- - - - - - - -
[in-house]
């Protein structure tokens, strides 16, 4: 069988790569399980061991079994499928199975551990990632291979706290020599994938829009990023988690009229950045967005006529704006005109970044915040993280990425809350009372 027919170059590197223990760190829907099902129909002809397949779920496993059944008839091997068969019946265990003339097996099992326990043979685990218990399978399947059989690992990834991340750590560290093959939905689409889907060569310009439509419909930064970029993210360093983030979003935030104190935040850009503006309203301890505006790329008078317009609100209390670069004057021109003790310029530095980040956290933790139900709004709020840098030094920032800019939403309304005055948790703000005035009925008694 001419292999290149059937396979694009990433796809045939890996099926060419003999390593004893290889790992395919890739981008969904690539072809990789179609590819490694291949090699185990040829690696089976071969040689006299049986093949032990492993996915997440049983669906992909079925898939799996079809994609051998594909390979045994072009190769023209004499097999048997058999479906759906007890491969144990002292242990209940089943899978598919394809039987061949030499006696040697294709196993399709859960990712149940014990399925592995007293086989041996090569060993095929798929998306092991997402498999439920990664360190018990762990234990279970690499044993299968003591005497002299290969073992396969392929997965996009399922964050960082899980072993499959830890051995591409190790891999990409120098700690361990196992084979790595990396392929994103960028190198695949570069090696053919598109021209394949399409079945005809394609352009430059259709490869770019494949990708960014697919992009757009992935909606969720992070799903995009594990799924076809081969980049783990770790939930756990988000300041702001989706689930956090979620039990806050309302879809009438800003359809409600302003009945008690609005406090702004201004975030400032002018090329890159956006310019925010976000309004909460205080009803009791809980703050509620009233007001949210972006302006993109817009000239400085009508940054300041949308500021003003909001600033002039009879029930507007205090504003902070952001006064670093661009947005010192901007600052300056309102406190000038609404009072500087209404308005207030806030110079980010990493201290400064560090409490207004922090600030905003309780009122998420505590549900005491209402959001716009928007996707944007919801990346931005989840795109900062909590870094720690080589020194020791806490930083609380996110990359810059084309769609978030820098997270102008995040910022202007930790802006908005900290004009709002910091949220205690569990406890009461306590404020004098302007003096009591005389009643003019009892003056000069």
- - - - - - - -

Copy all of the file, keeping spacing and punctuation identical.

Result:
[in-house]
């Protein structure tokens, strides 16, 4: 069988790569399980061991079994499928199975551990990632291979706290020599994938829009990023988690009229950045967005006529704006005109970044915040993280990425809350009372 027919170059590197223990760190829907099902129909002809397949779920496993059944008839091997068969019946265990003339097996099992326990043979685990218990399978399947059989690992990834991340750590560290093959939905689409889907060569310009439509419909930064970029993210360093983030979003935030104190935040850009503006309203301890505006790329008078317009609100209390670069004057021109003790310029530095980040956290933790139900709004709020840098030094920032800019939403309304005055948790703000005035009925008694 001419292999290149059937396979694009990433796809045939890996099926060419003999390593004893290889790992395919890739981008969904690539072809990789179609590819490694291949090699185990040829690696089976071969040689006299049986093949032990492993996915997440049983669906992909079925898939799996079809994609051998594909390979045994072009190769023209004499097999048997058999479906759906007890491969144990002292242990209940089943899978598919394809039987061949030499006696040697294709196993399709859960990712149940014990399925592995007293086989041996090569060993095929798929998306092991997402498999439920990664360190018990762990234990279970690499044993299968003591005497002299290969073992396969392929997965996009399922964050960082899980072993499959830890051995591409190790891999990409120098700690361990196992084979790595990396392929994103960028190198695949570069090696053919598109021209394949399409079945005809394609352009430059259709490869770019494949990708960014697919992009757009992935909606969720992070799903995009594990799924076809081969980049783990770790939930756990988000300041702001989706689930956090979620039990806050309302879809009438800003359809409600302003009945008690609005406090702004201004975030400032002018090329890159956006310019925010976000309004909460205080009803009791809980703050509620009233007001949210972006302006993109817009000239400085009508940054300041949308500021003003909001600033002039009879029930507007205090504003902070952001006064670093661009947005010192901007600052300056309102406190000038609404009072500087209404308005207030806030110079980010990493201290400064560090409490207004922090600030905003309780009122998420505590549900005491209402959001716009928007996707944007919801990346931005989840795109900062909590870094720690080589020194020791806490930083609380996110990359810059084309769609978030820098997270102008995040910022202007930790802006908005900290004009709002910091949220205690569990406890009461306590404020004098302007003096009591005389009643003019009892003056000069």